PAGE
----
I'm trying to solve the following optimization problem: $$ \min_{x, \phi} x \quad \text{s.t.} \quad \sum_{s,t = 1}^n \left(m_{s,t} x -v_{s,t} \right)\phi_s \phi_t = 0 , \quad \lVert \phi \rVert = 1$$ where $x$ is scalar and $\phi$ is in the unit sphere on $\mathbb{R}^n$.

After defining some slack variables $r_{s,t} = m_{s,t} x -v_{s,t}$, I can rewrite the first constraint as $\phi'R\phi = 0$, where we are optimizing over both $R$ and $\phi$. This version of the problem looks potentially standard. If it is, I would appreciate it if anyone could point me to good references.

The problem also looks closely related to robust least squares, but I haven't quite managed to make the connection work.

Would also appreciate perspectives on whether I should just throw the problem into a nonlinear optimizer and not worry too much.



2 Answers 2


If you know some additional things on your problem parameters $m$ and $v$ you might find better (or closed-form) solutions. For clarity, we can express the constraint $\sum_{s,t = 1}^n \left(m_{s,t} x -v_{s,t} \right)\phi_s \phi_t = 0$ in matrix form as $\phi^T (Mx-V)\phi = 0$ where $M$ and $V$ are symmetric matrices of the form $M(s,t) = \frac{m_{s,t}+m_{t,s}}{2}$ and likewise for $V$.

Once you have that, if either $M$ or $V$ happens to be positive or negative definite, you can get a closed-form solution by doing the following. Assuming it is $M$ the one that is positive definite:

  1. Find the Cholesky factors of $M$: $M = R^T R$.

  2. Rewrite the constraint as $\phi^T (Mx-V)\phi = \phi^T R^T\left(Ix - R^{-T}VR^{-1}\right)R\phi$

  3. Compute the eigendecomposition of the symmetric matrix $R^{-T}VR^{-1} = U^T \Sigma U$.

  4. Factor out the eigenvectors: $\phi^T R^T U^T\left(Ix - \Sigma\right)UR\phi = 0$.

  5. Take $x$ to be the minimum entry in $\Sigma$, i.e. $x = min(\sigma_i)$.

And you can follow similar approaches for $V$ being the positive definite one, and flipping signs if they are negative definite.

A second approach, if the positive definite assumption doesn't apply, but if one of the matrices is positive or negative semi-definite, you can try to take advantage of the fact that, for example, $\phi^TV\phi$ is always non-negative if $V$ is positive semidefinite, and thus $x \phi^TM\phi$ must be non-negative too for the constraint to hold, and study the spectrum of $M$ to derive some bounds. For example, if you know the highest value that $\phi^T V \phi$ can take (using the highest eigenvalue of $V$), and the smallest negative value that $\phi^T M \phi$ (using some knowledge of the spectrum), you can find the most negative value of $x$ such that these numbers match, and thus derive a lower bound on $x$.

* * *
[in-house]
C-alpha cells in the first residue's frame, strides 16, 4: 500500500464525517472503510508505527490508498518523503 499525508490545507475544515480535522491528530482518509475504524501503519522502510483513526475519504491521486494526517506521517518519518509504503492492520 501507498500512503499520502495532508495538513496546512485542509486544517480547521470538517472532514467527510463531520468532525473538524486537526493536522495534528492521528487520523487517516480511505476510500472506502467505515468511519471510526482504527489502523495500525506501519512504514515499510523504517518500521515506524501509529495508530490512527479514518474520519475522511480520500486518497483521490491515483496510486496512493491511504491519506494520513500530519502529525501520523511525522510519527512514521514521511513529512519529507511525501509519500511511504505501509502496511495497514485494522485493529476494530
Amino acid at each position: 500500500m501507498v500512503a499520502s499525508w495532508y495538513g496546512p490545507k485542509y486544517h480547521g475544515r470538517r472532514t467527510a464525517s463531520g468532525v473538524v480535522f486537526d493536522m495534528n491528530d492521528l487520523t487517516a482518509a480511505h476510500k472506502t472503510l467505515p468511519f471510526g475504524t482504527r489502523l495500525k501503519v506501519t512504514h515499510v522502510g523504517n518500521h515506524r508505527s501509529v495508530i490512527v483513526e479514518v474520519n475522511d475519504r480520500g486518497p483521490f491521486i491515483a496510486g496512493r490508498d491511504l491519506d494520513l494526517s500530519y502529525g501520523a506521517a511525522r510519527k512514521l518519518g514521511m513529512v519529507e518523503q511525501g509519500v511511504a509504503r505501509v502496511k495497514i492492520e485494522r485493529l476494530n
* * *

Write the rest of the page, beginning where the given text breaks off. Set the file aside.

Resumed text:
A complementary approach to this one would be to find good feasible solutions to your optimization problem. A way to do so is to assume something stronger than what your problem requires, for example, find a value of $x$ such that $(Mx-V)\phi = 0$. This a sufficient condition for a feasible solution, as any pair of $x,\phi$ satisfying this will satisfy your original constraint, but is not necessary, as even if $(Mx-V)\phi \neq 0$, your constraint can be satisfied if $\phi$ is orthogonal to $(Mx-V)\phi$. But the condition $(Mx-V)\phi = 0$ can be posed as a generalized eigenvalue problem and you can solve it in closed form (see this this, but beware that the notation $(A-\lambda B)x=0$ is used instead of yours) and you can take $x$ to be the smallest (most negative) eigenvalue of the appropriate generalized eigenvalue problem.

So even if you cannot compute closed-form solutions for all cases, you can get good suboptimal solutions and lower bounds, and from there get some suboptimality bounds to know how far you are from being optimal. Hope this helps!


A first option would be to write the problem as a (non-convex) QCQP and feed that to, e.g., Gurobi. To obtain a QCQP formulation, create a variable $z_{s, t} = \phi_{s} \phi_{t}$ and re-write the constraint with $z_{s, t}$ instead of $\phi$ (so all the terms are quadratic).

However, since you are minimizing $x$, you can try a bisection approach. For given $x$, you are solving a feasibility problem with quadratic terms which, once again, you can feed to a non-convex solver. There may be a more efficient approach using clever linear algebra, since the problem essentially asks whether there exists $\phi$ such that $\phi^{T}R(x)\phi = 0$ (and $R(x)$ is a constant when $x$ is fixed).

  • $\begingroup$ That's interesting. I am after values of x so that $det(R(x)) = 0$. Maybe I should be thinking about polynomial root finding. $\endgroup$ Commented Aug 26, 2020 at 20:44

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